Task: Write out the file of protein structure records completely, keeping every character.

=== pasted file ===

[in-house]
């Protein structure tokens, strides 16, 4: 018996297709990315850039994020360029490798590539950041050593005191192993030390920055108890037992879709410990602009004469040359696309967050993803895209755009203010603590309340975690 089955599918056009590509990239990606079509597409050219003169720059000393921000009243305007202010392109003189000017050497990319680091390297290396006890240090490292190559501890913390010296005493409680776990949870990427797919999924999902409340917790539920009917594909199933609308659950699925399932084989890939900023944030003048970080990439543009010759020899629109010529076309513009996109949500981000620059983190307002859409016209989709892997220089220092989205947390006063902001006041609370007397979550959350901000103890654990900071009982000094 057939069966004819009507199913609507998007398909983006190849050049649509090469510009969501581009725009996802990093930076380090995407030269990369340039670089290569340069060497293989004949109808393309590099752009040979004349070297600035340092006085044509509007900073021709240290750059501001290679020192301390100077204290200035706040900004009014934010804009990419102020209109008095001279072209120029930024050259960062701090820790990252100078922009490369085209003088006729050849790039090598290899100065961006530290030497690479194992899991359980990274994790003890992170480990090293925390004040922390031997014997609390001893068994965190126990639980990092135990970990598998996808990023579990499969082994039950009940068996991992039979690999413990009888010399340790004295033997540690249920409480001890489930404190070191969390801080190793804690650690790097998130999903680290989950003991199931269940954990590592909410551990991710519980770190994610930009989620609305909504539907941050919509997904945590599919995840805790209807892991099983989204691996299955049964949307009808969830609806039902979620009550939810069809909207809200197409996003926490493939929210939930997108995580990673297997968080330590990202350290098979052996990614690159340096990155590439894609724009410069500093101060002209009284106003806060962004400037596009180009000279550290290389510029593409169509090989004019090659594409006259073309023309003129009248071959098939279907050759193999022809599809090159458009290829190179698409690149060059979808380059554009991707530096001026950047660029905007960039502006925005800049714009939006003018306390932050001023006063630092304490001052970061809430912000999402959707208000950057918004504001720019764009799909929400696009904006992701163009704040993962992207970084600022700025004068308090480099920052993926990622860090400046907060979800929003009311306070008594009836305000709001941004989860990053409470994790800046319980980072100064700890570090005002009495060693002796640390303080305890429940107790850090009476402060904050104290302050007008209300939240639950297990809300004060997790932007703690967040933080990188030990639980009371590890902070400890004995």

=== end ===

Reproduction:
[in-house]
């Protein structure tokens, strides 16, 4: 018996297709990315850039994020360029490798590539950041050593005191192993030390920055108890037992879709410990602009004469040359696309967050993803895209755009203010603590309340975690 089955599918056009590509990239990606079509597409050219003169720059000393921000009243305007202010392109003189000017050497990319680091390297290396006890240090490292190559501890913390010296005493409680776990949870990427797919999924999902409340917790539920009917594909199933609308659950699925399932084989890939900023944030003048970080990439543009010759020899629109010529076309513009996109949500981000620059983190307002859409016209989709892997220089220092989205947390006063902001006041609370007397979550959350901000103890654990900071009982000094 057939069966004819009507199913609507998007398909983006190849050049649509090469510009969501581009725009996802990093930076380090995407030269990369340039670089290569340069060497293989004949109808393309590099752009040979004349070297600035340092006085044509509007900073021709240290750059501001290679020192301390100077204290200035706040900004009014934010804009990419102020209109008095001279072209120029930024050259960062701090820790990252100078922009490369085209003088006729050849790039090598290899100065961006530290030497690479194992899991359980990274994790003890992170480990090293925390004040922390031997014997609390001893068994965190126990639980990092135990970990598998996808990023579990499969082994039950009940068996991992039979690999413990009888010399340790004295033997540690249920409480001890489930404190070191969390801080190793804690650690790097998130999903680290989950003991199931269940954990590592909410551990991710519980770190994610930009989620609305909504539907941050919509997904945590599919995840805790209807892991099983989204691996299955049964949307009808969830609806039902979620009550939810069809909207809200197409996003926490493939929210939930997108995580990673297997968080330590990202350290098979052996990614690159340096990155590439894609724009410069500093101060002209009284106003806060962004400037596009180009000279550290290389510029593409169509090989004019090659594409006259073309023309003129009248071959098939279907050759193999022809599809090159458009290829190179698409690149060059979808380059554009991707530096001026950047660029905007960039502006925005800049714009939006003018306390932050001023006063630092304490001052970061809430912000999402959707208000950057918004504001720019764009799909929400696009904006992701163009704040993962992207970084600022700025004068308090480099920052993926990622860090400046907060979800929003009311306070008594009836305000709001941004989860990053409470994790800046319980980072100064700890570090005002009495060693002796640390303080305890429940107790850090009476402060904050104290302050007008209300939240639950297990809300004060997790932007703690967040933080990188030990639980009371590890902070400890004995």